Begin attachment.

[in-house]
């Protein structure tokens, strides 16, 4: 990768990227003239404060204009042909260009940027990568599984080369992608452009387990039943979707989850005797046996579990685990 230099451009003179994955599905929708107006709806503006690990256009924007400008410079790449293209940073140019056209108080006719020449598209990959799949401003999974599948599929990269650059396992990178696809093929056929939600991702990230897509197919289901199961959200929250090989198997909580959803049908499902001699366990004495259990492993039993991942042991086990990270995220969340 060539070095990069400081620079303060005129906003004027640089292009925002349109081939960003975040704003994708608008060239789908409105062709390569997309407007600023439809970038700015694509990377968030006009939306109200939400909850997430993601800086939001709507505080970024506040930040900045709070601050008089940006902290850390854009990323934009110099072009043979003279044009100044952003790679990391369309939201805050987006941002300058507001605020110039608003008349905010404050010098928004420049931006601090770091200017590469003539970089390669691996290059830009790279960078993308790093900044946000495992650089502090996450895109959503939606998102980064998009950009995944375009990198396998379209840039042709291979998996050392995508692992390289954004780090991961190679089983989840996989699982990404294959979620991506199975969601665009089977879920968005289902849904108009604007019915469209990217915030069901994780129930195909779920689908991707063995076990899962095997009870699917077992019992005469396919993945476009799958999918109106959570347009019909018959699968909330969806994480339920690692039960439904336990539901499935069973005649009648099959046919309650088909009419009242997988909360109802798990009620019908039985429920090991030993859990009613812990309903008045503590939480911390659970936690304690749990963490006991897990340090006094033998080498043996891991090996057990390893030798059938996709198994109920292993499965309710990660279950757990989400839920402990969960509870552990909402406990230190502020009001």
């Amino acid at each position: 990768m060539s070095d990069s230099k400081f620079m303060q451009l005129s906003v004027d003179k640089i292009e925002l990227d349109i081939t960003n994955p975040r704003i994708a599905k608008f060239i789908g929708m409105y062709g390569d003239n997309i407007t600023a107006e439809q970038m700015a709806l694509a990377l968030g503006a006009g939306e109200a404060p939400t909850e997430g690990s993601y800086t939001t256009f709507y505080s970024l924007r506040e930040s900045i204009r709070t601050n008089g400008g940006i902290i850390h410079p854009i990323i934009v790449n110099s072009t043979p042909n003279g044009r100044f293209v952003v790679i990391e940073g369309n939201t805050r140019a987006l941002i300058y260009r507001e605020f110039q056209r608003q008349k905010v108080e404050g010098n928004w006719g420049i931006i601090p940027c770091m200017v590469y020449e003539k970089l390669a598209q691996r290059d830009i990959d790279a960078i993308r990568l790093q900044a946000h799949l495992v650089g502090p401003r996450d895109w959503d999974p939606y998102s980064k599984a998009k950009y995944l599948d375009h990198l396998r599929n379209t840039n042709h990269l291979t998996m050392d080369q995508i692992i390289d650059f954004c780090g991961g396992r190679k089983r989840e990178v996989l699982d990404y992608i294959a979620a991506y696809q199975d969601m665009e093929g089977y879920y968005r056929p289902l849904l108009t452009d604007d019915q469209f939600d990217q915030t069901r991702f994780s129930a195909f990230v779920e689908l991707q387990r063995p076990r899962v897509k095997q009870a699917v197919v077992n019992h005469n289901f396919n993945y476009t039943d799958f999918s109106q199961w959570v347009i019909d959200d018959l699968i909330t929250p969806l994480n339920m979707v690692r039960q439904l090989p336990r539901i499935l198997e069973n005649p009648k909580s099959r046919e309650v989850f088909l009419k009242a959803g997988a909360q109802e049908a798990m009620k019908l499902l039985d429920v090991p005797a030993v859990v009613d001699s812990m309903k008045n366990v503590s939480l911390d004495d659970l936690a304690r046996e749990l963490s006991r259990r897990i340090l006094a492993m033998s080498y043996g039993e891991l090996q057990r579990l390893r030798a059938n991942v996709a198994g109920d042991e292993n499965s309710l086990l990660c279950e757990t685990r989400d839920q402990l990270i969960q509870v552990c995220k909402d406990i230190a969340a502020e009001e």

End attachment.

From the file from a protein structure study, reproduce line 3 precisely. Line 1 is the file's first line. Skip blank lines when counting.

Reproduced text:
């Amino acid at each position: 990768m060539s070095d990069s230099k400081f620079m303060q451009l005129s906003v004027d003179k640089i292009e925002l990227d349109i081939t960003n994955p975040r704003i994708a599905k608008f060239i789908g929708m409105y062709g390569d003239n997309i407007t600023a107006e439809q970038m700015a709806l694509a990377l968030g503006a006009g939306e109200a404060p939400t909850e997430g690990s993601y800086t939001t256009f709507y505080s970024l924007r506040e930040s900045i204009r709070t601050n008089g400008g940006i902290i850390h410079p854009i990323i934009v790449n110099s072009t043979p042909n003279g044009r100044f293209v952003v790679i990391e940073g369309n939201t805050r140019a987006l941002i300058y260009r507001e605020f110039q056209r608003q008349k905010v108080e404050g010098n928004w006719g420049i931006i601090p940027c770091m200017v590469y020449e003539k970089l390669a598209q691996r290059d830009i990959d790279a960078i993308r990568l790093q900044a946000h799949l495992v650089g502090p401003r996450d895109w959503d999974p939606y998102s980064k599984a998009k950009y995944l599948d375009h990198l396998r599929n379209t840039n042709h990269l291979t998996m050392d080369q995508i692992i390289d650059f954004c780090g991961g396992r190679k089983r989840e990178v996989l699982d990404y992608i294959a979620a991506y696809q199975d969601m665009e093929g089977y879920y968005r056929p289902l849904l108009t452009d604007d019915q469209f939600d990217q915030t069901r991702f994780s129930a195909f990230v779920e689908l991707q387990r063995p076990r899962v897509k095997q009870a699917v197919v077992n019992h005469n289901f396919n993945y476009t039943d799958f999918s109106q199961w959570v347009i019909d959200d018959l699968i909330t929250p969806l994480n339920m979707v690692r039960q439904l090989p336990r539901i499935l198997e069973n005649p009648k909580s099959r046919e309650v989850f088909l009419k009242a959803g997988a909360q109802e049908a798990m009620k019908l499902l039985d429920v090991p005797a030993v859990v009613d001699s812990m309903k008045n366990v503590s939480l911390d004495d659970l936690a304690r046996e749990l963490s006991r259990r897990i340090l006094a492993m033998s080498y043996g039993e891991l090996q057990r579990l390893r030798a059938n991942v996709a198994g109920d042991e292993n499965s309710l086990l990660c279950e757990t685990r989400d839920q402990l990270i969960q509870v552990c995220k909402d406990i230190a969340a502020e009001e």